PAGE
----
Chuka Umunna, the Shadow Secretary of State for Business, Innovation and Skills has called for an increase in the minimum wage to £8 an hour.

Chuka Umunna laid out his reasons: “The National Minimum Wage is one of the proudest achievements of the last Labour government – raising pay at the bottom without risking jobs. But the National Minimum Wage was originally designed to prevent exploitation and extreme low wages.

“Today we face a different problem – because one of the biggest challenges for Britain is that too many people do a hard day’s work but are still living in poverty or relying on in-work benefits to make ends meet:

  • Over 5 million people, or 1 in 5 employees, are low paid.
  • Working people are on average £1,600 a year worse off since David Cameron became Prime Minister and the value of the NMW has declined.

“We need a new plan for Britain’s future to make sure that work pays for everyday working people. To do this the minimum wage must evolve to address the new, broader problem of low pay that faces us today, not simply extreme exploitation.

“That’s why Labour has set out plans to raise the minimum wage to £8 an hour by 2020. This will bring the minimum wage closer to average earnings and affect over one million workers.

“The wage rise is based on a proposed target to increase the NMW from 54% to 58% of median earnings by 2020 following consultation with business. Forecasts show that this target will take the NMW from £6.50 in October this year to £8.00 by 2020 – a rise of £1.50 an hour for Britain’s lowest paid workers, worth £60 a week or £3,000 a year for a full time worker on the minimum wage.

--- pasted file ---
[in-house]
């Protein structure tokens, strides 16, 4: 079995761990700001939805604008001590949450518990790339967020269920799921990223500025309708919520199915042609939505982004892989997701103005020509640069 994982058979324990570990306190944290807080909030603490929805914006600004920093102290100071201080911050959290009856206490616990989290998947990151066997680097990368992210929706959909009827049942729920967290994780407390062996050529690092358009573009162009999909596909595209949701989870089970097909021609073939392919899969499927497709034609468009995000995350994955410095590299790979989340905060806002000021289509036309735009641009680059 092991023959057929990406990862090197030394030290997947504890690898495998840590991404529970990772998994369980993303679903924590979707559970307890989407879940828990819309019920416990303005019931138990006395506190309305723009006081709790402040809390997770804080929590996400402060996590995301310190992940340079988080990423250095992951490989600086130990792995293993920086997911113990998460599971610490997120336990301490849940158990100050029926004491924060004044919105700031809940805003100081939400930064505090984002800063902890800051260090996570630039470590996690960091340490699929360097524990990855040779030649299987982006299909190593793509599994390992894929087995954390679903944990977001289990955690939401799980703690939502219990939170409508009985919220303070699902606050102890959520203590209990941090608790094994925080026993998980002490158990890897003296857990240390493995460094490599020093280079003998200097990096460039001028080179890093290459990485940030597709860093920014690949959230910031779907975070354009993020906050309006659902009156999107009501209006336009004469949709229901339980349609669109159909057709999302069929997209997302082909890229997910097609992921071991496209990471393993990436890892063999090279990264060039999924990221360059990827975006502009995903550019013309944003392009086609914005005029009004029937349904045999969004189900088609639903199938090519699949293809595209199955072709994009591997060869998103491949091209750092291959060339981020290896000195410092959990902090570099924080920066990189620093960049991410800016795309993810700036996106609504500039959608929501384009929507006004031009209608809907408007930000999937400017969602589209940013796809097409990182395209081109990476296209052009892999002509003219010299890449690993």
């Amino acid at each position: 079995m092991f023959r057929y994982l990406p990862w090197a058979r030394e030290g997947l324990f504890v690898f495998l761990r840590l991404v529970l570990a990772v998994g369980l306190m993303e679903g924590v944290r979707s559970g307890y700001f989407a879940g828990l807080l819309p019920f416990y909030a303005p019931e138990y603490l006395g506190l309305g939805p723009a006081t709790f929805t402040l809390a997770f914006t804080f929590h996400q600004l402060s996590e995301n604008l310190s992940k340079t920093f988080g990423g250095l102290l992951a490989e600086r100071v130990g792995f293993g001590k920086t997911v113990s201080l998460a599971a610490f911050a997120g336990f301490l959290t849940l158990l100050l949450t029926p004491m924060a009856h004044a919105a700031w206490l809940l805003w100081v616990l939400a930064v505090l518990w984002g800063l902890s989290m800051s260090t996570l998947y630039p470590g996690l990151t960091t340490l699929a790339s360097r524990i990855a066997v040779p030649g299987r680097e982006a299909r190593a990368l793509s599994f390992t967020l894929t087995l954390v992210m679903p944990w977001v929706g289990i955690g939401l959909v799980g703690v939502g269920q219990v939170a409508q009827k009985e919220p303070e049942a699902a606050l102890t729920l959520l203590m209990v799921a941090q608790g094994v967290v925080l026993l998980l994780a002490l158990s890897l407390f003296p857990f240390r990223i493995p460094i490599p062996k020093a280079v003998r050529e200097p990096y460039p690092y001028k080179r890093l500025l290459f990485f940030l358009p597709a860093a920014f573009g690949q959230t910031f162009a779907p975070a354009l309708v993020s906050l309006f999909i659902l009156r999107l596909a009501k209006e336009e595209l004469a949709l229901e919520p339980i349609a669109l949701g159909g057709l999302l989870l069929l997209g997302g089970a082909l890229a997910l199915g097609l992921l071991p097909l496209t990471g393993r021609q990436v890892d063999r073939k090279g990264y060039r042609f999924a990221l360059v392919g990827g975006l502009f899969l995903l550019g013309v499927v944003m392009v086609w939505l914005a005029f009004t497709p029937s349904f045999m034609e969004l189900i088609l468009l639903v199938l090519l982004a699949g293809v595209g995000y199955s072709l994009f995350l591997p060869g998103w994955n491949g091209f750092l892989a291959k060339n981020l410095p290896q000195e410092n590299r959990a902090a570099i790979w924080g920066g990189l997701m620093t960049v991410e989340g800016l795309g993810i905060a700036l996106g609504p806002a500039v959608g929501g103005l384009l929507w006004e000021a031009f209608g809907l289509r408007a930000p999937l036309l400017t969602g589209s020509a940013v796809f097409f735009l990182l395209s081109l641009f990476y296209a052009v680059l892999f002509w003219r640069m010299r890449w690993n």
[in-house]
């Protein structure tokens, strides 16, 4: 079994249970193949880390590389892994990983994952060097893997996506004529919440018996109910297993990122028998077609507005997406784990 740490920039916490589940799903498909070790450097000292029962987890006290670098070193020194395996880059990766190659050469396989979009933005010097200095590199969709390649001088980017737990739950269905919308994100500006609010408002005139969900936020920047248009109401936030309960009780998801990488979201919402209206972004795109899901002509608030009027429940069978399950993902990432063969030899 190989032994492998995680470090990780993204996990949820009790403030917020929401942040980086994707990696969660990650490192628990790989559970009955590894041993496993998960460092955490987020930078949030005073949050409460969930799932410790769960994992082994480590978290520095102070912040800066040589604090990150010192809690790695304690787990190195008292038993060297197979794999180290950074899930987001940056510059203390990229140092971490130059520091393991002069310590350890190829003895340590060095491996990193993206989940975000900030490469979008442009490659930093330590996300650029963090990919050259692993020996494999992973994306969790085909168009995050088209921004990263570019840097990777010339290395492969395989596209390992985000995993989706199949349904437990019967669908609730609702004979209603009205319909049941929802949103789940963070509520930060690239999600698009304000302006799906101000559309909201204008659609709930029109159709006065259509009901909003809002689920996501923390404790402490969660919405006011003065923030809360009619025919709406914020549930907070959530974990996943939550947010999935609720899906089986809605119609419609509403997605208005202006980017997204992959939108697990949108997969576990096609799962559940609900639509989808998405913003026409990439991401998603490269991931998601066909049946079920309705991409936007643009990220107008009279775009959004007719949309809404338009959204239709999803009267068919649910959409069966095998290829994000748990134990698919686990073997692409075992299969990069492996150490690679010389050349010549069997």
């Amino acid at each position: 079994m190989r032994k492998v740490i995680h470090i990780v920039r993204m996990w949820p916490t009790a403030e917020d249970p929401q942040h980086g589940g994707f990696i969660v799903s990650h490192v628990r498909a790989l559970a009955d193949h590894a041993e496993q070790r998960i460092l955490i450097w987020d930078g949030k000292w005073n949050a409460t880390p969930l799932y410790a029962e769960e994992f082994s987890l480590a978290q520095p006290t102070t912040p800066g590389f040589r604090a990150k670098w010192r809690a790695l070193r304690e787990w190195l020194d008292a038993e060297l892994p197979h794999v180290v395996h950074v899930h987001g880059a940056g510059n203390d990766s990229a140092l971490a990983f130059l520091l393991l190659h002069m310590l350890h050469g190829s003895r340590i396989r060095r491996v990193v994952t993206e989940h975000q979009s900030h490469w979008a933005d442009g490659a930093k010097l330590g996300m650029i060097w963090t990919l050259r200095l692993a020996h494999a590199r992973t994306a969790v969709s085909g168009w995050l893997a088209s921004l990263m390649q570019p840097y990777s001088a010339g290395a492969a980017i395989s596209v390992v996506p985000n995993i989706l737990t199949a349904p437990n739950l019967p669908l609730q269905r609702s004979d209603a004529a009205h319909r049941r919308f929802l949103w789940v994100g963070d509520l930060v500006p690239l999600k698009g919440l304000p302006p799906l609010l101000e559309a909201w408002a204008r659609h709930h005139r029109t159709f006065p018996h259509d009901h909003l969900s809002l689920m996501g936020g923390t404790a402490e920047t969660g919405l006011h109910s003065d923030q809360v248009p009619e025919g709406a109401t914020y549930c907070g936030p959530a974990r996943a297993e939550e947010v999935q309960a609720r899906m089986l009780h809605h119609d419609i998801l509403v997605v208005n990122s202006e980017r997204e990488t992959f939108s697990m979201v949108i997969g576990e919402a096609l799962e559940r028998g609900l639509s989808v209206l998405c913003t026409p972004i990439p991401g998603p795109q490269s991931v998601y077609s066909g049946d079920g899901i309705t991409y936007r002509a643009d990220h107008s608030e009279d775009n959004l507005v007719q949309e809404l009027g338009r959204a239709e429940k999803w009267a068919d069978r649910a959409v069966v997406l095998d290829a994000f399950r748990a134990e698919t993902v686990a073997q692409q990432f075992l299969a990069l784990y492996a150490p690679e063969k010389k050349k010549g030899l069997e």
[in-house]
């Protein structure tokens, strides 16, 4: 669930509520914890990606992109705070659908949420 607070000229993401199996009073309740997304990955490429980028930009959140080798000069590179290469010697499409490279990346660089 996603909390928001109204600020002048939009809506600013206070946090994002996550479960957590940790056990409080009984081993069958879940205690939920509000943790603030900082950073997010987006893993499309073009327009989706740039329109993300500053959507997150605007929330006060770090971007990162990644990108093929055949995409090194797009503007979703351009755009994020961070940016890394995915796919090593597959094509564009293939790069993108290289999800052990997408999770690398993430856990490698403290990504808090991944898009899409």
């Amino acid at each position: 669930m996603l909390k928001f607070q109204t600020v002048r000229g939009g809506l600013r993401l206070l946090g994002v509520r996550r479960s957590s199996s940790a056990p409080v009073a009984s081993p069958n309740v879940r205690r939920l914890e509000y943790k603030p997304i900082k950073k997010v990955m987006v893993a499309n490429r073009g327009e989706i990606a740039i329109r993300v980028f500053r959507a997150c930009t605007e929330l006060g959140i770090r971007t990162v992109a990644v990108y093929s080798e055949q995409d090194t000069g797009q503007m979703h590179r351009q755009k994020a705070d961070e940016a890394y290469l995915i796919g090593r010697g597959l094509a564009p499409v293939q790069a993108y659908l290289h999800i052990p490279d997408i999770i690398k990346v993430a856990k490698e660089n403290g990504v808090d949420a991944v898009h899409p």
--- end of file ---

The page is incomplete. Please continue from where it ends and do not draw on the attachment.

“International evidence shows that countries can support higher minimum wages without risking jobs. And many of these countries have far lower levels of low pay: Britain ranks 25th out of 30 in the low pay league table across the OECD. That’s why Labour will ensure that those doing a hard day’s work are rewarded for doing so: raising the minimum wage as part of a national plan to build an economy that works for working people.”

Paul Kenny, GMB General Secretary, supported the increase: “This is a welcome and necessary first step for workers to recover the nearly 15% drop in the value of earnings they suffered over the last six years.

“It is important to shift the burden of dealing with low pay from taxpayers to the employers many of whom are sitting on record levels of cash and profits. The transition must be real so that the increase is not paid with one hand and taken away with the other.”

The increase was also supported by the TUC General Secretary Frances O’Grady: “There’s an overwhelming consensus forming that the time is now right for a much bigger increase in the minimum wage. It’s not only workers and their families who need it, getting money back into people’s pockets will give businesses the customers they need for sustained growth.

“We’re calling on everyone who is feeling the squeeze to join our Britain Needs a Pay Rise national march and rally in London next month (18 October). We will be demanding an increase to the minimum wage and a fairer share in the growing economy for workers who have suffered the biggest fall in real wages since the 1920s.”

However Katja Hall, CBI Deputy Director-General, was not so supportive: “The minimum wage is set at the highest rate it can be without putting job creation at risk at the moment. It has risen more than average earnings throughout the recession and recovery and is set to increase by more than 3% from October.
“The Low Pay Commission is one of the biggest success stories of the last Labour Government and makes its judgements based on considerable independent expertise. The LPC is not for politicians to play politics with.
“The national minimum wage has enjoyed broad business support and a move to a politicised US-style system is not in the interest of companies or workers.
“Raising wages in this way would put serious strain on businesses, particularly hard-pressed smaller firms with tight margins, which would end up employing fewer people. Instead, politicians should address how people move on in their careers, through training and better skills, helping them move to higher paying roles over time.”